ONE LAW FOR THE UK – ANOTHER FOR BURMESE MIGRANT WORKERS
The performance by Michael Miller outside the court in Koh Samui last week, in which he berated the two young Burmese sentenced to death for the murder of his brother and murder and rape of Hannah Witheridge on the Thai island of Koh Tao for showing ‘not a sign of remorse’, is beginning to sound rather hollow in the wake of almost universal distrust at the outcome of the trial.
While the Millers and Scotland Yard have publicly supported the Thai authorities, the overwhelming international consensus appears to be that both Wai Phyo and Zaw Lin, were indeed tortured and set up by Thai police as scape goats to protect Thailand’s lucrative tourist trade.
The family of Hannah Witheridge has perhaps correctly decided to hold fire on any comment.
Even the BBC has conveyed concern at the verdict on the Koh Tao murders.
A report by Jonathan Head, the BBCs south east Asia correspondent on the BBC’s website cast even more doubt on Thai police evidence, if any were needed, and quotes an Australian forensic scientist, Jane Taupin, whom the defence decided not to present, whose testimony could have sealed whatever credibility remained of the Thai police DNA investigation.
Head also criticises the ‘bafflingly non-adversarial tactics’ of the defence. None of the witnesses were put through a grilling the like of which we might see in a British court.
Perhaps he meant; why wasn’t chief investigator Police Colonel Chiewpreecha Kerdprong questioned further when asked (a) why he did not investigate an allegation of a confrontation between the two victims and an ‘influential Thai’ earlier in the evening and (b) why did he not check the CCTV of people leaving on the first boats off the island in the morning? To which he replied to both: “I did not consider it important”.
Actually it is not in Thai nature to be adversarial. This is not necessarily due to the benign nature of the Thai people. No, they can be very adversarial if the target is not around.
They just know that if they are adversarial to another Thai, in court or out, that is going to come back to them five-fold and when they least expect it.
So here we have a case where Thailand’s Chief Forensic Scientist Porntip Rojanasund appears for the defence, is seen contradicting and exposing the police DNA evidence, and who actually finds DNA on the murder weapon, which police cannot find; a case where the actual DNA which has allegedly been lost; where video of a ‘running man’ has been a total red herring; but most of all where all evidence could have been manipulated or planted and a case in which the Thai government had already decided who the culprits are and made an announcement to say so.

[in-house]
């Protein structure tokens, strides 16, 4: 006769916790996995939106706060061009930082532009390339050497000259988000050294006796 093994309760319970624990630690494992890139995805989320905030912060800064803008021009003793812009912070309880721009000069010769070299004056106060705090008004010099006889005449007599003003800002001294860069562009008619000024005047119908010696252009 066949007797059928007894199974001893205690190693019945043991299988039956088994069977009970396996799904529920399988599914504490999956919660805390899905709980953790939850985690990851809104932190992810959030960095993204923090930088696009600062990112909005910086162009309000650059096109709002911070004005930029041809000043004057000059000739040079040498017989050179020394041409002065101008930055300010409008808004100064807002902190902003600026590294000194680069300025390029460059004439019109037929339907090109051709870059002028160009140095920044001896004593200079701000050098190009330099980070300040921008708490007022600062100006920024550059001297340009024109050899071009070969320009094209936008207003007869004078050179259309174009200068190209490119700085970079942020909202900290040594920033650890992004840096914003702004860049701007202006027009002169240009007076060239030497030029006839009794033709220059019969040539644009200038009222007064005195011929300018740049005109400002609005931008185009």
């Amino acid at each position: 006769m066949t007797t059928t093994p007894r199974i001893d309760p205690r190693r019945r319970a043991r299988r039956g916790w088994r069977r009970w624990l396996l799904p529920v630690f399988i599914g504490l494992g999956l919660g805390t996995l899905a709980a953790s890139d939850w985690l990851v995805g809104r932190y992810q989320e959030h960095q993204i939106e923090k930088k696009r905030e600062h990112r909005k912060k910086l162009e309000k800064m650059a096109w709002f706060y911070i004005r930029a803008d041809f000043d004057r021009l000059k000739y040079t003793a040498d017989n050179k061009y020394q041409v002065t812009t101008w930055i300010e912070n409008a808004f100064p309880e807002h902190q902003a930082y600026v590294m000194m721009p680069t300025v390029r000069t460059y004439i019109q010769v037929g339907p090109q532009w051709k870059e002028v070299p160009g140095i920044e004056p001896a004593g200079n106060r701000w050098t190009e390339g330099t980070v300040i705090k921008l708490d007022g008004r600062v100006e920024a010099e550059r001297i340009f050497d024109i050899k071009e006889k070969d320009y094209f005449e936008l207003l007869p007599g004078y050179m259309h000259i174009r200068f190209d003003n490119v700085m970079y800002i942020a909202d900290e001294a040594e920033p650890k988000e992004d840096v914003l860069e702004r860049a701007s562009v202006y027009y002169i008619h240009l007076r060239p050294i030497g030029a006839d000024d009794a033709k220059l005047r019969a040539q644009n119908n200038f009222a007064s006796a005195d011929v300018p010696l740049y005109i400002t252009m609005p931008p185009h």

Truth is not a forte of Thai government statements such as there is ‘no bird flu’ or ‘no human trafficking’, no ‘injudicial executions (Thaksins’ drug war in 2004), and the best known ‘There are no sex venues in Thailand.’
Further, evidence has been presented without corroboration by an organization which to all intents and purposes is Crime Inc. – the very core of which (the Central Investigation Bureau and Crime Suppression Division was exposed last year as responsible for syndicates controlling everything from oil to the trafficking in wildlife.
And further the evidence has been presented in a legal system based on British criminal law, which dropped the presumption of innocence in favour or presumption of guilty, abolished juries, and gave little hope to anyone with no clout – for instance Burmese migrant workers, perhaps one of the world’s worst treated migrant labour forces.
Would the Thai Police set up Burmese for this crime? Well, they set up Burmese every day for something, as they do in Koh Tao, and they have certainly set Burmese up for murder. But I have never heard of an investigation of murder of a Burmese in Thailand. And many do not go home.
In a quarter century in Thailand I have covered probably every controversial murder where a Briton has been involved.
Without exception in all cases I have been asked by Thai police? ‘Will this affect tourism?’ Actually it has not so far, certainly not over the long term, but none considered how offensive the question was each time.
I do not mind repeating that when Kirsty Jones, from Brecon, was murdered and raped in Chiang Mai, police kidnapped a Karen tour guide and under torture he was ordered to masturbate so police could insert evidence into the crime scene.
But that would never have come out had not a Thai journalist with a conscience tipped me off. He could not run the story in his own newspaper, because he would never be able to work in the city again.
Similarly Thai police also set up two hill-tribe Chinese Haw migrants to take the rap for the murder of Australian student Kelvin Bourke and the rape of his girlfriend Sheri McFarlane in northern Thailand in 2000.
Their lawyer Wirachai Wangkahaemsuk described his clients as scapegoats for a crime that local police were under enormous pressure to resolve quickly, because of damage to the tourism industry. They were acquitted at the appeal court.